NOTES: Completed at the end of the 13th century by the wool merchant, Lawrence of Ludlow, this is an important example of one of the earliest fortified houses of England. The gatehouse was added in 1640.
NOTES: It is likely this drawing dates from between 1751 and 1754, during Stuart's extensive travels in Greece.This image also appeared as an engraving in Stuart & Revett's 'The Antiquities of Athens' (London, 1794), vol. III, ch. iii, pl. I.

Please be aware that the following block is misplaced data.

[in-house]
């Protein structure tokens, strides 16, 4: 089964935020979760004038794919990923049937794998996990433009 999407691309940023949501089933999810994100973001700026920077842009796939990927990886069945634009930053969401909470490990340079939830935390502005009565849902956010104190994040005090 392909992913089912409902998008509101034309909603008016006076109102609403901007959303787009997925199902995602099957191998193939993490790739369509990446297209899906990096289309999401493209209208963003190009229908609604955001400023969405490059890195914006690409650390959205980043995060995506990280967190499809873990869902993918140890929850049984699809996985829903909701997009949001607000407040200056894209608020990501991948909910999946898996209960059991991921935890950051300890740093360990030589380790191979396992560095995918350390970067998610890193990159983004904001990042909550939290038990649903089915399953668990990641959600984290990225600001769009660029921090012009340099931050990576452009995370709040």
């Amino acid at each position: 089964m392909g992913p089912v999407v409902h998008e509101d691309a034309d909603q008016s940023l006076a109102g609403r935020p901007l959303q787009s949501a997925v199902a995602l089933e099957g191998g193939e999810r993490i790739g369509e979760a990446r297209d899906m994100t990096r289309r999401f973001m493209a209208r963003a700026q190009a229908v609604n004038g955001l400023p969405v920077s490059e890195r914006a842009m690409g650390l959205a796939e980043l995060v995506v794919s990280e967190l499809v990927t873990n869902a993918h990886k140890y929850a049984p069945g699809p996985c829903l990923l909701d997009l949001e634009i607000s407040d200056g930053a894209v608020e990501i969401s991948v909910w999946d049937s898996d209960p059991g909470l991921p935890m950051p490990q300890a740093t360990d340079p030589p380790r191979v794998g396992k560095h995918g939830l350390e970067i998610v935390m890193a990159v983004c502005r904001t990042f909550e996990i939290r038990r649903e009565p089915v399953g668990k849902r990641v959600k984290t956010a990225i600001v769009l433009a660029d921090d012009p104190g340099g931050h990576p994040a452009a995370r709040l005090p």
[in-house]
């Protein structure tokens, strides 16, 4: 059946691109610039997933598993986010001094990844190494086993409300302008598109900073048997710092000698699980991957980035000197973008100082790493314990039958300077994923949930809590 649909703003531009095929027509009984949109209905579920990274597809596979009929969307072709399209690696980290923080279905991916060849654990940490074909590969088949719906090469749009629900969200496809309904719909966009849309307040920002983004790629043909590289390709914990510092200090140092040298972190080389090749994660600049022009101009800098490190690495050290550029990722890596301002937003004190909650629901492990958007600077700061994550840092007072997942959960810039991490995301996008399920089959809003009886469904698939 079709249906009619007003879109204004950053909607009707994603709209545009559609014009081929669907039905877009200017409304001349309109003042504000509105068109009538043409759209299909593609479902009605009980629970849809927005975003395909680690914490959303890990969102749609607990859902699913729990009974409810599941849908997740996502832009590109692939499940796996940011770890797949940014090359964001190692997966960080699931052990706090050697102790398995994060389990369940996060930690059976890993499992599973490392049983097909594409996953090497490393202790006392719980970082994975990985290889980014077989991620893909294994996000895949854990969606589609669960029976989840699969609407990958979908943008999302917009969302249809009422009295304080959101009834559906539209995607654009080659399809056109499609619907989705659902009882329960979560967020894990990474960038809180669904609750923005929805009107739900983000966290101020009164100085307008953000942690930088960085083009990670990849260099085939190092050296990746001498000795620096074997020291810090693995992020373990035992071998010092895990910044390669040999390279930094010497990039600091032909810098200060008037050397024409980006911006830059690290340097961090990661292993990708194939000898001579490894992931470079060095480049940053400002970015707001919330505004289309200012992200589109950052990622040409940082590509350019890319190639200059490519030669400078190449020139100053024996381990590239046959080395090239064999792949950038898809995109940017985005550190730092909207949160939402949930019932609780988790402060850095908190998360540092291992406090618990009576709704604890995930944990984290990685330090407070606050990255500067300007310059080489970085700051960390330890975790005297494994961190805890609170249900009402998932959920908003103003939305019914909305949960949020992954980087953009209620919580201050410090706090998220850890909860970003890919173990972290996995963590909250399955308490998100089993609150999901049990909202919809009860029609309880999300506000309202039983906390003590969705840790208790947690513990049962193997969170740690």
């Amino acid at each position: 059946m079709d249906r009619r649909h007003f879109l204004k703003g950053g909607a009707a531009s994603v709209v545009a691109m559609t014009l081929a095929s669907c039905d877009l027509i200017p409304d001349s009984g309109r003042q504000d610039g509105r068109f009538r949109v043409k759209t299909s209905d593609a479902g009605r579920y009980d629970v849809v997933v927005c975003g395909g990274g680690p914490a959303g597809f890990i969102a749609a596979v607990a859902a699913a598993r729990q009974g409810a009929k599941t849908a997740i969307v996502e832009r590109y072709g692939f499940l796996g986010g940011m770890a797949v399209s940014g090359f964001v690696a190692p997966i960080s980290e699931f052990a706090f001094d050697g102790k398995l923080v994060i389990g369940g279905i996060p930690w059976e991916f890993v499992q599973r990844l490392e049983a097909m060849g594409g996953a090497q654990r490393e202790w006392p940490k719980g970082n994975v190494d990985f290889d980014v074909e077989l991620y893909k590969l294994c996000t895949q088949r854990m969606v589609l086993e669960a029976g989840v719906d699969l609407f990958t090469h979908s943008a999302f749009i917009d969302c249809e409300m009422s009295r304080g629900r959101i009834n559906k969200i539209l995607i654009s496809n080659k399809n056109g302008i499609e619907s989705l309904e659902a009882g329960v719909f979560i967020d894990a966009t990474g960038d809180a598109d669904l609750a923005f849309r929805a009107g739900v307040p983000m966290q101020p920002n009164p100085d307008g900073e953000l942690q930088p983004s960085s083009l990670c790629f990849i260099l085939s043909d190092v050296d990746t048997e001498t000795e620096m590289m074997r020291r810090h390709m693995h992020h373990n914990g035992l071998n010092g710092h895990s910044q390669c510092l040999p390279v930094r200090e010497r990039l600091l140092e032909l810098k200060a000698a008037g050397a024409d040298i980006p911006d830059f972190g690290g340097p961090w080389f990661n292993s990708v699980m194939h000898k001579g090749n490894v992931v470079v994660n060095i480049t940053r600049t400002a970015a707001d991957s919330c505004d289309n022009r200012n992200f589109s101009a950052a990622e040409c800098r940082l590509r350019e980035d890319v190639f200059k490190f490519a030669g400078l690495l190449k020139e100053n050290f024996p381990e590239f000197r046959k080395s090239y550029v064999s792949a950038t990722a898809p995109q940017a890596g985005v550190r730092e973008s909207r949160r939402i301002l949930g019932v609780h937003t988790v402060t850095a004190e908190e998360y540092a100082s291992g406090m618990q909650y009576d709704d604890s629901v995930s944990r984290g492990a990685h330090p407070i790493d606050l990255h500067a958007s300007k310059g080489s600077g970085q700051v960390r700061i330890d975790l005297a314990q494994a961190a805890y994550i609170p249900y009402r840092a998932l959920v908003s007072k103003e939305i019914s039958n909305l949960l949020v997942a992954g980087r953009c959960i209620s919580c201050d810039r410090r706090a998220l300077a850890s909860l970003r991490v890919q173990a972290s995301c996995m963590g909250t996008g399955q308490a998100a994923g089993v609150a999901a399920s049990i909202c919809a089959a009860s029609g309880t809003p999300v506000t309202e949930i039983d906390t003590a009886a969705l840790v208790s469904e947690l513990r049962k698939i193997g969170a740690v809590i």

NOTES: Roger Lupton was provost of Eton College from 1503 to 1535, during which time he commissioned the new range. Built in 1517-1520, it comprised the provost's lodge, the Election Hall, and the embattled tower of the gatehouse.
NOTES: The Royal Pavilion was built as a seaside retreat for the then Prince Regent (later King George IV). Originally the 'Marine Pavilion', a Neo-Classical building designed by Henry Holland and completed in 1787, it was transformed into this Indian style building by John Nash in 1815-1822. Using new technology, Nash enlarged the building and added the domes and minarets by superimposing a cast iron framework over Holland's pavilion.